Robyn Hitchcock

Robyn Hitchcock channels Nick Drake at The Drake

Robyn Hitchcock's music was first introduced to me by my artist brother Yehudah many years ago. As was the music of another British singer-songwriter, Nick Drake.

About five songs into Robyn Hitchcock's set Friday night at The Drake, I turn to my brother and tell him, "There's something about his guitar strumming or chord progression that reminds me of Nick Drake."

Robyn Hitchcock at The Drake

We're enjoying the first night of two back-to-back sold out concerts. But they're no ordinary concerts.

Hitchcock's live show feels like more of a friendly gathering among like-minded friends, perfect for the intimate setting of The Drake Underground. He describes his own songs as "about the shock of existence or the celebration of everyday life."

In between whimsical songs about creatures such as Red Locust Frenzy, Globe of Frogs and Bass Hitchcock goes on many tangents, his spoken word as entertaining as his songs accompanied by his lone guitar. And it's this guitar that's as captivating as his songs too, just like Nick Drake.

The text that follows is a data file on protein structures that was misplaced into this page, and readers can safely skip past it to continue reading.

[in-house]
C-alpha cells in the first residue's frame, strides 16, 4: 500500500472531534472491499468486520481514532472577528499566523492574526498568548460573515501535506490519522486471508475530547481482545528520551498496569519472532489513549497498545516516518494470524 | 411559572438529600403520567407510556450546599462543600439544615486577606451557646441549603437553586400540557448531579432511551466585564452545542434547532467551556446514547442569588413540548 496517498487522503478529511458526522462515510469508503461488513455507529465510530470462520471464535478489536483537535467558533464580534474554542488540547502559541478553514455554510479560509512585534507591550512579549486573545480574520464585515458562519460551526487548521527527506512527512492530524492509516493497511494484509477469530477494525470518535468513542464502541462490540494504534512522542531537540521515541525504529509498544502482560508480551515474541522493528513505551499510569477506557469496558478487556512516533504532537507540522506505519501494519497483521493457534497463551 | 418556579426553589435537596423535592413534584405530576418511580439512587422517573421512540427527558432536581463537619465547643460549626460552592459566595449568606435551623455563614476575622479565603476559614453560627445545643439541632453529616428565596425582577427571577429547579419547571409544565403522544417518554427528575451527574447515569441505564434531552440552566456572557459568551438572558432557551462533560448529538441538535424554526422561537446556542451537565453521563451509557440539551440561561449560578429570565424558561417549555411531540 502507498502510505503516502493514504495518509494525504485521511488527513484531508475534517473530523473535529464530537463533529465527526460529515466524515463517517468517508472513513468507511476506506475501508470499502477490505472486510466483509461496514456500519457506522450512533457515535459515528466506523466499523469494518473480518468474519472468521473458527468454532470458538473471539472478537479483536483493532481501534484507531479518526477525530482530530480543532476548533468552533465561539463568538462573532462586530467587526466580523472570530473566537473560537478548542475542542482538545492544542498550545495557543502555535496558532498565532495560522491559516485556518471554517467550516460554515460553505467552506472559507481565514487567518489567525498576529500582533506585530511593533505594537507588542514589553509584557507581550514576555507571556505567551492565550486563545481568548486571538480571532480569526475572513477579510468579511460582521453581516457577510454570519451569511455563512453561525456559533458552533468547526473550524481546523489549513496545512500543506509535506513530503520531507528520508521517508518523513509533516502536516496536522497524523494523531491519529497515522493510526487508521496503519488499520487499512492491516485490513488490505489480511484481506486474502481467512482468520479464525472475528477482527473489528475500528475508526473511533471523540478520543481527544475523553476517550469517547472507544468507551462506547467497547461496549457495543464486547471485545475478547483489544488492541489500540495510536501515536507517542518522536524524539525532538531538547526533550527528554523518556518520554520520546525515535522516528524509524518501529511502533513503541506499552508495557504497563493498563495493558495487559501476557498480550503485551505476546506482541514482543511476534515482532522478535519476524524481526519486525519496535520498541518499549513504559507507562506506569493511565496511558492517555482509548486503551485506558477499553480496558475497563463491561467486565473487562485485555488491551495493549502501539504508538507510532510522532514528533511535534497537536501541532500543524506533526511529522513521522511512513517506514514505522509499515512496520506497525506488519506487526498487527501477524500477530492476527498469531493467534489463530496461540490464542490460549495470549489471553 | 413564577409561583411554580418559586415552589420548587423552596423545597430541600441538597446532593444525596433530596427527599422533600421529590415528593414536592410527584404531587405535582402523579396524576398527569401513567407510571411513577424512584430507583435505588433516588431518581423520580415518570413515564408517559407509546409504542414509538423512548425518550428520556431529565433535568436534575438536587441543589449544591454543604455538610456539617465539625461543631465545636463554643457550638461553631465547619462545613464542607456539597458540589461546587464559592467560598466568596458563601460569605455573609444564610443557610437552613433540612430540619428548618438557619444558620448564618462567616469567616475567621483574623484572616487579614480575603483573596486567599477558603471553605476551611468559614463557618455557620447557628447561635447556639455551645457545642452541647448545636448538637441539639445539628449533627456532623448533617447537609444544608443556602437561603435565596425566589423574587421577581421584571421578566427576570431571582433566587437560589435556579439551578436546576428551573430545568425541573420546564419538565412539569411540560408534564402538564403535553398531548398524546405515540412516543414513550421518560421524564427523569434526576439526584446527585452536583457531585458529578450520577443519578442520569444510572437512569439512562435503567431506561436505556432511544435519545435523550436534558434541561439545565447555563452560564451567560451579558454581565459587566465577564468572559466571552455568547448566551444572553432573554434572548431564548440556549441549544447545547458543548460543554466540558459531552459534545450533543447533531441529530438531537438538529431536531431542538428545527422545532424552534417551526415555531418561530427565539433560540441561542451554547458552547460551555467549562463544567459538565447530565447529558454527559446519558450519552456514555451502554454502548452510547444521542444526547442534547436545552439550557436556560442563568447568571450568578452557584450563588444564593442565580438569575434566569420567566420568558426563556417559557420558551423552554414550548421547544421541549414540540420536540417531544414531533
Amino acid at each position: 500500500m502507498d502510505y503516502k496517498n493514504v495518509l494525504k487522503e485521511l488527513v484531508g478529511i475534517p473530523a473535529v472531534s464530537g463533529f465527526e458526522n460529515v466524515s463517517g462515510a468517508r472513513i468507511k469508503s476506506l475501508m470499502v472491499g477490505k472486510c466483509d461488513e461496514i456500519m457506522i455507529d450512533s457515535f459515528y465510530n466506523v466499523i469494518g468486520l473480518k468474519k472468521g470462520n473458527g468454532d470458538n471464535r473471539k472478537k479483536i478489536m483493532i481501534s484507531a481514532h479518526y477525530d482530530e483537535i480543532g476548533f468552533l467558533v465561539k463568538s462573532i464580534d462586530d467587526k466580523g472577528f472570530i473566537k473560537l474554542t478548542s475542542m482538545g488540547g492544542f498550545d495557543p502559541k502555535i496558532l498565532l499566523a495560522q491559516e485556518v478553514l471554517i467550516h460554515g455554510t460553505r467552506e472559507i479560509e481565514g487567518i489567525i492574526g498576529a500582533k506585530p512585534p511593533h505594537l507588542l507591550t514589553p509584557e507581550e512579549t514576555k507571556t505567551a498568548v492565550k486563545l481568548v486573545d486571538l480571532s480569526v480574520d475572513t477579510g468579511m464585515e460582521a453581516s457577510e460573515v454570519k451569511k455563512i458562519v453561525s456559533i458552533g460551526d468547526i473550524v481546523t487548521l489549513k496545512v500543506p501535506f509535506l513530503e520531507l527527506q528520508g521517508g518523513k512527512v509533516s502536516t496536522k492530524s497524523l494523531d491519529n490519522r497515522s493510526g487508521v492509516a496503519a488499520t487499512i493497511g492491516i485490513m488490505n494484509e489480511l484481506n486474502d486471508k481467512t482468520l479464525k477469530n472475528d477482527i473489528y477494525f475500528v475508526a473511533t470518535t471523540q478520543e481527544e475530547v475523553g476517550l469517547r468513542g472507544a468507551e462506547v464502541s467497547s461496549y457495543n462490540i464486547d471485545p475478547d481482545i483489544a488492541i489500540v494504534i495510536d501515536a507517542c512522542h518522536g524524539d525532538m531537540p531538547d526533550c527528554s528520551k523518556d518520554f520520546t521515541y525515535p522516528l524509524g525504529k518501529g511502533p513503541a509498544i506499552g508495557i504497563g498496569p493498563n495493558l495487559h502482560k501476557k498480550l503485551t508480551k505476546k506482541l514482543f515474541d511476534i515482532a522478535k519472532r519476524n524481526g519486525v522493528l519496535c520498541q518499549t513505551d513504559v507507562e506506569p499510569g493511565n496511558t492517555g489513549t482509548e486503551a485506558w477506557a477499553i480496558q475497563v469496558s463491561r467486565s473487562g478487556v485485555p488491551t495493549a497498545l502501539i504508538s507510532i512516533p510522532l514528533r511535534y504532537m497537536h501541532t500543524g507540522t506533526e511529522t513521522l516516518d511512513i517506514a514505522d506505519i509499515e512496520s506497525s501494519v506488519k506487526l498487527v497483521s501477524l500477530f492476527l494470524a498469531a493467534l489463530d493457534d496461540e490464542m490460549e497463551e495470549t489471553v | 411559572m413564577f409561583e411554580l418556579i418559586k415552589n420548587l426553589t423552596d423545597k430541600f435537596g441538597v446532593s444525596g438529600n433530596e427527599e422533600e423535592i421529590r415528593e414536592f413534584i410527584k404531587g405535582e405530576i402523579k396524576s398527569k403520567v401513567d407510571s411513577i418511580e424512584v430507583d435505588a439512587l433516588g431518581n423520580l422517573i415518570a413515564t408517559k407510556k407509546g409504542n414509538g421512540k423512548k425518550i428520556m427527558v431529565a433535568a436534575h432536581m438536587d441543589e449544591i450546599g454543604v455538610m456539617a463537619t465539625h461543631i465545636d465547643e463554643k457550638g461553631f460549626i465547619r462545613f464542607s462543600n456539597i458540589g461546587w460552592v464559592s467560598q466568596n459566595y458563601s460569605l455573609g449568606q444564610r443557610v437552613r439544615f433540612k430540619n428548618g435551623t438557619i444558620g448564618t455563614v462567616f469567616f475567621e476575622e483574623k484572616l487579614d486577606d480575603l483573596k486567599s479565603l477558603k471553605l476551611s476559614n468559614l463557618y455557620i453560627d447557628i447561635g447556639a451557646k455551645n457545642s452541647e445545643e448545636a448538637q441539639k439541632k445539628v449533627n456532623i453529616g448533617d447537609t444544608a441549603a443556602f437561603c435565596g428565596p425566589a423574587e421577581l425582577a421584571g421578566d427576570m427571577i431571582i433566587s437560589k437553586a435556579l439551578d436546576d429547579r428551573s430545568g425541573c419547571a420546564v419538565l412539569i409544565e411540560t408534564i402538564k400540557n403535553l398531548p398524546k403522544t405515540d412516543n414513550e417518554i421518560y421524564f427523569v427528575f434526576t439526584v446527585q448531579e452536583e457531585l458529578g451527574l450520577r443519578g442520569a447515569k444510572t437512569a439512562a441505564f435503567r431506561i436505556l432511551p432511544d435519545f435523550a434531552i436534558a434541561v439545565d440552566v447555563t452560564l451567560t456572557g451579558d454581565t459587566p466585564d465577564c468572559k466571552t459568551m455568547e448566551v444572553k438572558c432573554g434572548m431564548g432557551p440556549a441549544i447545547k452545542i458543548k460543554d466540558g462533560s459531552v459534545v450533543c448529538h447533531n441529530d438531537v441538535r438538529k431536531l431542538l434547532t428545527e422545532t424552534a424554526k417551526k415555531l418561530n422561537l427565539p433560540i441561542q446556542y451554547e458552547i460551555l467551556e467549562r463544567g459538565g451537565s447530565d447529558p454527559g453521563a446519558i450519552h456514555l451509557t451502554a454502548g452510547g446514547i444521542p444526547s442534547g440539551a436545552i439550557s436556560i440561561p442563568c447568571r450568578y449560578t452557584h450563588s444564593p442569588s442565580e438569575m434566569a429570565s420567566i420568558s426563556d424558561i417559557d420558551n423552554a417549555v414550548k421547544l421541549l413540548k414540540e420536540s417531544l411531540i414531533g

Robyn Hitchcock at The Drake

Stopping to tune his guitar between songs, he says, "How funny it is that? After 40 years of playing guitar, I only just learned that if you play an out of tune string hard enough, it becomes in tune again." Then he makes a quip about some societies becoming just like that.

Which leads to a ramble about Magnum Force film and the interchange between Lieutenant Neil Briggs and Inspector "Dirty" Harry Callaghan. Which is the impetus behind his next song, A Man's Got to Know His Limitations, Briggs. Look out for a possible stage musical adaptation of this film, produced by Hitchcock himself.

After a standing ovation, he returns for an encore in a fresh floral shirt and announces, "Here's a couple of songs from my record collection." Among them,

Robyn Hitchcock at The Drake

River Man by Nick Drake. This strikes me as particularly fitting. Not just because we're at The Drake, but because I'm with my brother, who immortalizes the evening in his sketchpad by drawing a likeness of Hitchcock's performance, complete with some of the astute words spoken during the magical evening.

Photos by Roger Cullman Photography.

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